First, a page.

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In re Equifax Inc. Securities Litigation

United States District Court, N.D. Georgia, Atlanta Division

June 15, 2018

IN RE EQUIFAX INC. SECURITIES LITIGATION

          OPINION AND ORDER

          THOMAS W. THRASH, JR., United States District Judge

         This is a securities fraud class action. It is before the Court on the Lead Plaintiff's Motion for Limited Modification of the PSLRA Discovery Stay [Doc. 52]. For the reasons set forth below, the Lead Plaintiff's Motion for Limited Modification of the PSLRA Discovery Stay [Doc. 52] is GRANTED in part and DENIED in part.

         I. Background

         This case arises out of a massive data breach incident. On September 7, 2017, the Defendant Equifax Inc. (“Equifax”) announced that it was the subject of a data breach affecting approximately 140 million consumers. The Lead Plaintiff Union Asset Management Holding AG seeks to represent a putative class of investors that purchased the securities of Equifax from February 25, 2016 through September 15, 2017. The Lead Plaintiff alleges that the Defendants committed fraud in connection with the data breach incident that caused a loss to the value of the class's investments. The Lead Plaintiff now moves for a limited modification of the PSLRA's automatic stay of discovery in this case. It asks that the Court modify the discovery stay to allow the parties to engage in case management and discovery planning activities similar to those that are currently ongoing in the parallel multidistrict litigation arising out of the data breach (the “MDL”). The Court concludes that the Lead Plaintiff's requested modification should be granted as to the Defendant Equifax Inc., but should be denied as to the Defendants Richard F. Smith, John W. Gamble, Jr., Rodolfo O. Ploder, and Jeffrey L. Dodge (the “Individual Defendants”).

         II. Discussion

         The Private Securities Litigation Reform Act of 1995 (the “PSLRA”) imposes an automatic stay of discovery in private securities class actions until a district court can determine the legal sufficiency of the class action claims.[1] Specifically, the PSLRA provides:

In any private action arising under this chapter, all discovery and other proceedings shall be stayed during the pendency of any motion to dismiss, unless the court finds upon the motion of any party that particularized discovery is necessary to preserve evidence or to prevent undue prejudice to that party.[2]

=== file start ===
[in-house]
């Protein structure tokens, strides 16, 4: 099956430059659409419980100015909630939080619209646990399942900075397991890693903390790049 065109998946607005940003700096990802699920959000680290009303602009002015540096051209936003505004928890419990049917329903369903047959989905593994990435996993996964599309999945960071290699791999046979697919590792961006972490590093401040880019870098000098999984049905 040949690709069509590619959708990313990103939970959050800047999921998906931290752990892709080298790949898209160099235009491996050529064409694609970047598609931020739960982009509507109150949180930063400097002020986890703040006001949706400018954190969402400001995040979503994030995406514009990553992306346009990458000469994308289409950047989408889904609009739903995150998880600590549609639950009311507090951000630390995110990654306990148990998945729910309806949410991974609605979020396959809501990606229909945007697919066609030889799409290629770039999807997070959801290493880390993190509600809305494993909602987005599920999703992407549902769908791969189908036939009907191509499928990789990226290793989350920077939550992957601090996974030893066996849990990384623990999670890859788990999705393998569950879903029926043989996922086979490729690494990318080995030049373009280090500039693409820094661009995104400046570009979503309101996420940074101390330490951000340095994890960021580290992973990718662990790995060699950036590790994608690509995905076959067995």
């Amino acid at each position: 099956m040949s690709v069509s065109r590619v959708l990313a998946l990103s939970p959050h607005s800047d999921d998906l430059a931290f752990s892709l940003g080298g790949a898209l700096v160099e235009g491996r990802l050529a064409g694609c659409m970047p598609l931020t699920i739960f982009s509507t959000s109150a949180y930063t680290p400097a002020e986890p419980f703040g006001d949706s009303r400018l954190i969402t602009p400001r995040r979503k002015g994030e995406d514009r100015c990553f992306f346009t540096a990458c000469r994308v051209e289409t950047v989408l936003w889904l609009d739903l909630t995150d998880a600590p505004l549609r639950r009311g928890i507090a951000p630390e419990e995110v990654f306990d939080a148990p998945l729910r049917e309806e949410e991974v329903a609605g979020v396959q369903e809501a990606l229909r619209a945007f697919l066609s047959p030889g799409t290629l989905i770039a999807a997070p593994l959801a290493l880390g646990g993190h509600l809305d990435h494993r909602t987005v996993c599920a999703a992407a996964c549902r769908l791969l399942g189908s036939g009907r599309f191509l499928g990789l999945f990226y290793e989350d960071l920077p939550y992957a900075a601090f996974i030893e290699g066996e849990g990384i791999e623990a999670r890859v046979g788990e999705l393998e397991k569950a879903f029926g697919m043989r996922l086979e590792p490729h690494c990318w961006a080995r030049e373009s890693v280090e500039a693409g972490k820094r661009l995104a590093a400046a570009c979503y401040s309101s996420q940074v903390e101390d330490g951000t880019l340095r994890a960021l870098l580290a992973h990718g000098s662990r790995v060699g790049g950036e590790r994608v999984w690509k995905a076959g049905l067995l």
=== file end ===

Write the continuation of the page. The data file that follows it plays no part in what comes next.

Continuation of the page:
“Thus a party asking a court to lift the PSLRA's stay must show that (1) the discovery sought is particularized and (2) necessary to (a) preserve evidence or (b) prevent undue prejudice to the party.”[3] “The legislative history of the PSLRA indicates that Congress enacted the discovery stay in order to minimize the incentives for plaintiffs to file frivolous securities class actions in the hope either that corporate defendants will settle those actions rather than bear the high cost of discovery . . . or that the plaintiff will find during discovery some sustainable claim not alleged in the complaint . . . .”[4]

         The Lead Plaintiff argues that a modification of the discovery stay is necessary to prevent undue prejudice. District courts have construed the phrase “undue prejudice” to mean “improper or unfair treatment amounting to something less than irreparable harm.”[5] “In determining whether to lift the stay, courts may take all facts into account to determine whether undue burden would exist.”[6] “Courts have found undue prejudice where plaintiffs would be unable to make informed decisions about their litigation strategy in a rapidly shifting landscape because they are the only major interested party without documents forming the core of their proceedings.”[7] Undue prejudice has also been found “where the plaintiff lacks access to documents already produced to governmental and other agencies and in other lawsuits.”[8] In making this determination, courts often weigh the burden to the defendants against the possibility of prejudice to the plaintiffs.[9] The Lead Plaintiff argues that it will suffer undue prejudice if it cannot engage in discovery planning and preparation efforts that are already underway in the related MDL proceedings.[10] Otherwise, according to the Lead Plaintiff, it will fall far behind the MDL plaintiffs and will be severely disadvantaged in the discovery process because certain tasks, such as serving document requests and negotiating custodians and search terms, can take months to complete.[11]